Music playback works well. We could hear a little click between some tracks when testing gapless tracks, but it was pretty good overall. We were a little disappointed that it's not possible to create playlists via Apple TV and ideally we would like to be able to pick music from a variety of machines to create one gigantic mega-playlist. But otherwise it's like you've hooked your iPod up to your TV.
We really liked the way photos are dealt with. You can select folders to send over to Apple TV, these will then be displayed as a screensaver during system inactivity. Alternatively you can watch them as a slideshow, accompanied by music from your library in a random shuffle mode or from a playlist of your choosing.
Video can look wonderful on the device. We added a free high-definition feature called Elephants Dream and a couple of movie trailers, all encoded at 720p. The quality was excellent. Some trailers were better quality than others, and at times we saw some nasty jagged lines around the edge of text, although this seemed to be more a fault with way the files had been encoded rather than Apple TV.
We bought a few music videos from the iTunes Store and had no problem streaming them over a wireless network. There was a short pause while Apple TV authorised itself for playback, but everything worked fine. There isn't any high-definition 720p content available yet to buy on iTunes, this is also true of the US, which means that clips bought from the iTunes Store are sub-DVD quality.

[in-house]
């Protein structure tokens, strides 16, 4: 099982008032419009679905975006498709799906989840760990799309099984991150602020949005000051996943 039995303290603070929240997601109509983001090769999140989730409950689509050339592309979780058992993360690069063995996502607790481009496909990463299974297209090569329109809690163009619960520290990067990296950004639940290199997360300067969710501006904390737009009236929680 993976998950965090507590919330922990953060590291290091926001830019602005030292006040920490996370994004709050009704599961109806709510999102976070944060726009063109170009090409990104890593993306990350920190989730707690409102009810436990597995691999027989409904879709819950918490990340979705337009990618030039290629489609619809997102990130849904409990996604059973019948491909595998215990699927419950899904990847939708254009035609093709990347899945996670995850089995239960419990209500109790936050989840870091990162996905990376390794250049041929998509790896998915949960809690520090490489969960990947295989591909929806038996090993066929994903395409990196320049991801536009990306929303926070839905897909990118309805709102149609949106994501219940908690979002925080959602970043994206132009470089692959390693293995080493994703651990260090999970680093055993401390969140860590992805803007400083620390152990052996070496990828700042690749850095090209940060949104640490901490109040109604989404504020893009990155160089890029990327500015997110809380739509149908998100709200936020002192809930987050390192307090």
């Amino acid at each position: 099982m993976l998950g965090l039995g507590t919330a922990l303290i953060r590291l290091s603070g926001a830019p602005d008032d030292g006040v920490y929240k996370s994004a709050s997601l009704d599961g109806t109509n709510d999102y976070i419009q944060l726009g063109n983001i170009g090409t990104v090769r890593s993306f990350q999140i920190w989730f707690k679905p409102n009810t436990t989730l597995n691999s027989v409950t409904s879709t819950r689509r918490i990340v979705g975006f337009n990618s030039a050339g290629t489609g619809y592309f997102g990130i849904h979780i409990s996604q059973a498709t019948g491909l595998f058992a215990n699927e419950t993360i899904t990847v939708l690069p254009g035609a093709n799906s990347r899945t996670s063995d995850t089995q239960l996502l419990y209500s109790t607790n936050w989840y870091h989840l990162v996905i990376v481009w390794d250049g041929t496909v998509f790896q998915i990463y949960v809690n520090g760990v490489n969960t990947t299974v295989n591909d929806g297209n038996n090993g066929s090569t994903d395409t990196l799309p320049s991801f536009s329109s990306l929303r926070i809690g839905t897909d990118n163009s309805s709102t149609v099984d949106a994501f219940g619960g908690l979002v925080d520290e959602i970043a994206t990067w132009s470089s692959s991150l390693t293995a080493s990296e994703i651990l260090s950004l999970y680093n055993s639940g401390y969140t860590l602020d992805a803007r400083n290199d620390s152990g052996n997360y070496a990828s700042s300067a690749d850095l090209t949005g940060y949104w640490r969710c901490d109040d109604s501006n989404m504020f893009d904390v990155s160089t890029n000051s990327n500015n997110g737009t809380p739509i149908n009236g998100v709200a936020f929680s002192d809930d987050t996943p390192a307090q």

It's annoying that you can't watch video you've downloaded from the Internet unless it's in one of the supported QuickTime formats. Apple TV won't appeal to you if you were hoping to watch any WMV, XviD or DivX videos you've downloaded.
You also can't access the full range of trailers found on Apple's site directly from the Apple TV. If you want to access the high-definition trailers, you need a registered copy of QuickTime Pro. This lets you save the trailers to your hard drive, import them into iTunes then sync the files with the device.
If the restrictions annoy you enough there are plenty of Internet sites that will tell you how to 'hack' the hardware to allow playback of more files, but doing so will void your guarantee and you may turn your lovely new Apple TV into a paperweight.
Apple TV sounds great. We hooked it up to a 5.1 surround-sound system via the optical output and were very happy with the quality of the sound. If you're hoping for surround sound from anything purchased from the Store, such as movies or trailers, you'll be disappointed -- Apple TV can't pass a 5.1 signal to the amplifier because of the restriction on the maximum audio bit rate.
If you've been living in the Apple universe for some time, you'll love Apple TV. The integration with iTunes is very slick. Accessing your library is really easy and streaming from five additional computers is a really great idea.
But for the rest of us, the lack of support for popular Web file formats such as DivX, and the lack of Apple TV-friendly content available to buy on iTunes in the UK, is a real killer.
The reality is that there are other media streamers on the market that, although they lack a hard drive and the easy-to-use Apple menus, offer more to people who are hoping to watch their media on TVs around the house. We're thinking of products like Pinnacle's ShowCenter and D-Link's forthcoming DSM-750. You could even use an Xbox 360.
Close, Apple, but no cigar.
Edited by Jason Jenkins
Additional editing by Kate Macefield